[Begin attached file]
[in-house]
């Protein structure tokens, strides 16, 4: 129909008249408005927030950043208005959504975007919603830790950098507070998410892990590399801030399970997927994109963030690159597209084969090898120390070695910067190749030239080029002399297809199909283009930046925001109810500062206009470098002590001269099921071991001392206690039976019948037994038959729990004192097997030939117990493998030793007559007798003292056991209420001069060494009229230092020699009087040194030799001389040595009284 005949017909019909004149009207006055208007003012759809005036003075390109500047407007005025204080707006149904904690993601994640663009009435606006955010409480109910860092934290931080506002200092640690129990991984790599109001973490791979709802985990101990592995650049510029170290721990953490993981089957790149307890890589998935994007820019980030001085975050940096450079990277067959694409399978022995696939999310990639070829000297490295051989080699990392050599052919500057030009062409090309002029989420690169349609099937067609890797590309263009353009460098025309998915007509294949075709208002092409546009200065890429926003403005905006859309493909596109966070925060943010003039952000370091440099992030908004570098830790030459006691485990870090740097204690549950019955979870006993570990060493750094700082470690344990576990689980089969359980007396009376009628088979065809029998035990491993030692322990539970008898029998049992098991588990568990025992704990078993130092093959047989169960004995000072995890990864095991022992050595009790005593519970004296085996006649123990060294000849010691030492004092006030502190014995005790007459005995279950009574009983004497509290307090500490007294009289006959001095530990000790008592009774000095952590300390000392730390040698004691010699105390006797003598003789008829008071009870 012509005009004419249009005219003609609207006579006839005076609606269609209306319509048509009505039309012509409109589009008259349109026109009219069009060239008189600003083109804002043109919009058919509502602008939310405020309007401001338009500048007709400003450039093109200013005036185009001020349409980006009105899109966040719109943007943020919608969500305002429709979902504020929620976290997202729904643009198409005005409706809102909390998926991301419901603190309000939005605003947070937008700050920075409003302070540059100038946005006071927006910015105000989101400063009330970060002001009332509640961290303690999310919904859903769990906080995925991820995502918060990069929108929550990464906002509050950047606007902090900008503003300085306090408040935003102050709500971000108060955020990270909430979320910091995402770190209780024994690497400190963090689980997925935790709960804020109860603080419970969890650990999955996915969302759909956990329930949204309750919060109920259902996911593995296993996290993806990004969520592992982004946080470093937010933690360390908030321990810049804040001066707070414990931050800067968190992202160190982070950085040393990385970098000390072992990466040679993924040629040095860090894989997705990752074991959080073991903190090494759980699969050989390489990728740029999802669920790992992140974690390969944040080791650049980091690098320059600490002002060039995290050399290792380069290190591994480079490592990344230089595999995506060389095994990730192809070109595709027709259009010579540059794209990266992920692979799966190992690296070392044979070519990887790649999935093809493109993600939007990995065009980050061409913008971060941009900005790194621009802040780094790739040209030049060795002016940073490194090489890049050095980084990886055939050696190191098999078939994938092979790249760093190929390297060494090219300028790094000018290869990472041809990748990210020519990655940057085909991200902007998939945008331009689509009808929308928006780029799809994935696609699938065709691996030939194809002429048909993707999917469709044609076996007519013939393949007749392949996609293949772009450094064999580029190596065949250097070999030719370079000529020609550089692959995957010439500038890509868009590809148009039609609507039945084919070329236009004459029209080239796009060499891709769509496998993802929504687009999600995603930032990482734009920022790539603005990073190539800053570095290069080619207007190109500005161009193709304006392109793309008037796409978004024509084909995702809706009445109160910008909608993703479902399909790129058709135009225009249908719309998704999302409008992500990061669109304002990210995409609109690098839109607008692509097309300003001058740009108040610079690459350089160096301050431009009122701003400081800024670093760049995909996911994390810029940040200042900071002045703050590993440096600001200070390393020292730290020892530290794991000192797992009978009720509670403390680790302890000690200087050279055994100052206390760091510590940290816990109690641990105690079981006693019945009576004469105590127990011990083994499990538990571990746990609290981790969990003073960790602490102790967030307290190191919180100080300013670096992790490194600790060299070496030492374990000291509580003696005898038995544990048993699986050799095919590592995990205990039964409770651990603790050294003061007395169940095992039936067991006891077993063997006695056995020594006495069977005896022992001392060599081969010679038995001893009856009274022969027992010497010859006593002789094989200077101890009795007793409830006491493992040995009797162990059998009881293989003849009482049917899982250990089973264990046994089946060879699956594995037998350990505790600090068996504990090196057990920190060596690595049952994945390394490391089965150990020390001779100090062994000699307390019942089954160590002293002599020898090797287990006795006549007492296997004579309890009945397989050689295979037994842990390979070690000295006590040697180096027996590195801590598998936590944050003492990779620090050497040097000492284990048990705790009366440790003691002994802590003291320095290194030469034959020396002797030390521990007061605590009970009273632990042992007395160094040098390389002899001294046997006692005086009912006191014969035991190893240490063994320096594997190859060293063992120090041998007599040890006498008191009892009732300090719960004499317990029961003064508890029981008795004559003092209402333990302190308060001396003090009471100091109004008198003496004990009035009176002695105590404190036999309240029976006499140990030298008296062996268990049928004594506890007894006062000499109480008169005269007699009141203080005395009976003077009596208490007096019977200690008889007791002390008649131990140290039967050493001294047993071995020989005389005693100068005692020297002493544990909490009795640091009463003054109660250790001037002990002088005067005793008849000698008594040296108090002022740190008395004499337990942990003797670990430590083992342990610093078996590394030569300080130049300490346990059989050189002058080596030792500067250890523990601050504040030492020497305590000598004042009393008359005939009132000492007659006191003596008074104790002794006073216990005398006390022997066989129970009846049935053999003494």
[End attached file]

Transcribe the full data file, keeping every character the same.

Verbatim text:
[in-house]
């Protein structure tokens, strides 16, 4: 129909008249408005927030950043208005959504975007919603830790950098507070998410892990590399801030399970997927994109963030690159597209084969090898120390070695910067190749030239080029002399297809199909283009930046925001109810500062206009470098002590001269099921071991001392206690039976019948037994038959729990004192097997030939117990493998030793007559007798003292056991209420001069060494009229230092020699009087040194030799001389040595009284 005949017909019909004149009207006055208007003012759809005036003075390109500047407007005025204080707006149904904690993601994640663009009435606006955010409480109910860092934290931080506002200092640690129990991984790599109001973490791979709802985990101990592995650049510029170290721990953490993981089957790149307890890589998935994007820019980030001085975050940096450079990277067959694409399978022995696939999310990639070829000297490295051989080699990392050599052919500057030009062409090309002029989420690169349609099937067609890797590309263009353009460098025309998915007509294949075709208002092409546009200065890429926003403005905006859309493909596109966070925060943010003039952000370091440099992030908004570098830790030459006691485990870090740097204690549950019955979870006993570990060493750094700082470690344990576990689980089969359980007396009376009628088979065809029998035990491993030692322990539970008898029998049992098991588990568990025992704990078993130092093959047989169960004995000072995890990864095991022992050595009790005593519970004296085996006649123990060294000849010691030492004092006030502190014995005790007459005995279950009574009983004497509290307090500490007294009289006959001095530990000790008592009774000095952590300390000392730390040698004691010699105390006797003598003789008829008071009870 012509005009004419249009005219003609609207006579006839005076609606269609209306319509048509009505039309012509409109589009008259349109026109009219069009060239008189600003083109804002043109919009058919509502602008939310405020309007401001338009500048007709400003450039093109200013005036185009001020349409980006009105899109966040719109943007943020919608969500305002429709979902504020929620976290997202729904643009198409005005409706809102909390998926991301419901603190309000939005605003947070937008700050920075409003302070540059100038946005006071927006910015105000989101400063009330970060002001009332509640961290303690999310919904859903769990906080995925991820995502918060990069929108929550990464906002509050950047606007902090900008503003300085306090408040935003102050709500971000108060955020990270909430979320910091995402770190209780024994690497400190963090689980997925935790709960804020109860603080419970969890650990999955996915969302759909956990329930949204309750919060109920259902996911593995296993996290993806990004969520592992982004946080470093937010933690360390908030321990810049804040001066707070414990931050800067968190992202160190982070950085040393990385970098000390072992990466040679993924040629040095860090894989997705990752074991959080073991903190090494759980699969050989390489990728740029999802669920790992992140974690390969944040080791650049980091690098320059600490002002060039995290050399290792380069290190591994480079490592990344230089595999995506060389095994990730192809070109595709027709259009010579540059794209990266992920692979799966190992690296070392044979070519990887790649999935093809493109993600939007990995065009980050061409913008971060941009900005790194621009802040780094790739040209030049060795002016940073490194090489890049050095980084990886055939050696190191098999078939994938092979790249760093190929390297060494090219300028790094000018290869990472041809990748990210020519990655940057085909991200902007998939945008331009689509009808929308928006780029799809994935696609699938065709691996030939194809002429048909993707999917469709044609076996007519013939393949007749392949996609293949772009450094064999580029190596065949250097070999030719370079000529020609550089692959995957010439500038890509868009590809148009039609609507039945084919070329236009004459029209080239796009060499891709769509496998993802929504687009999600995603930032990482734009920022790539603005990073190539800053570095290069080619207007190109500005161009193709304006392109793309008037796409978004024509084909995702809706009445109160910008909608993703479902399909790129058709135009225009249908719309998704999302409008992500990061669109304002990210995409609109690098839109607008692509097309300003001058740009108040610079690459350089160096301050431009009122701003400081800024670093760049995909996911994390810029940040200042900071002045703050590993440096600001200070390393020292730290020892530290794991000192797992009978009720509670403390680790302890000690200087050279055994100052206390760091510590940290816990109690641990105690079981006693019945009576004469105590127990011990083994499990538990571990746990609290981790969990003073960790602490102790967030307290190191919180100080300013670096992790490194600790060299070496030492374990000291509580003696005898038995544990048993699986050799095919590592995990205990039964409770651990603790050294003061007395169940095992039936067991006891077993063997006695056995020594006495069977005896022992001392060599081969010679038995001893009856009274022969027992010497010859006593002789094989200077101890009795007793409830006491493992040995009797162990059998009881293989003849009482049917899982250990089973264990046994089946060879699956594995037998350990505790600090068996504990090196057990920190060596690595049952994945390394490391089965150990020390001779100090062994000699307390019942089954160590002293002599020898090797287990006795006549007492296997004579309890009945397989050689295979037994842990390979070690000295006590040697180096027996590195801590598998936590944050003492990779620090050497040097000492284990048990705790009366440790003691002994802590003291320095290194030469034959020396002797030390521990007061605590009970009273632990042992007395160094040098390389002899001294046997006692005086009912006191014969035991190893240490063994320096594997190859060293063992120090041998007599040890006498008191009892009732300090719960004499317990029961003064508890029981008795004559003092209402333990302190308060001396003090009471100091109004008198003496004990009035009176002695105590404190036999309240029976006499140990030298008296062996268990049928004594506890007894006062000499109480008169005269007699009141203080005395009976003077009596208490007096019977200690008889007791002390008649131990140290039967050493001294047993071995020989005389005693100068005692020297002493544990909490009795640091009463003054109660250790001037002990002088005067005793008849000698008594040296108090002022740190008395004499337990942990003797670990430590083992342990610093078996590394030569300080130049300490346990059989050189002058080596030792500067250890523990601050504040030492020497305590000598004042009393008359005939009132000492007659006191003596008074104790002794006073216990005398006390022997066989129970009846049935053999003494």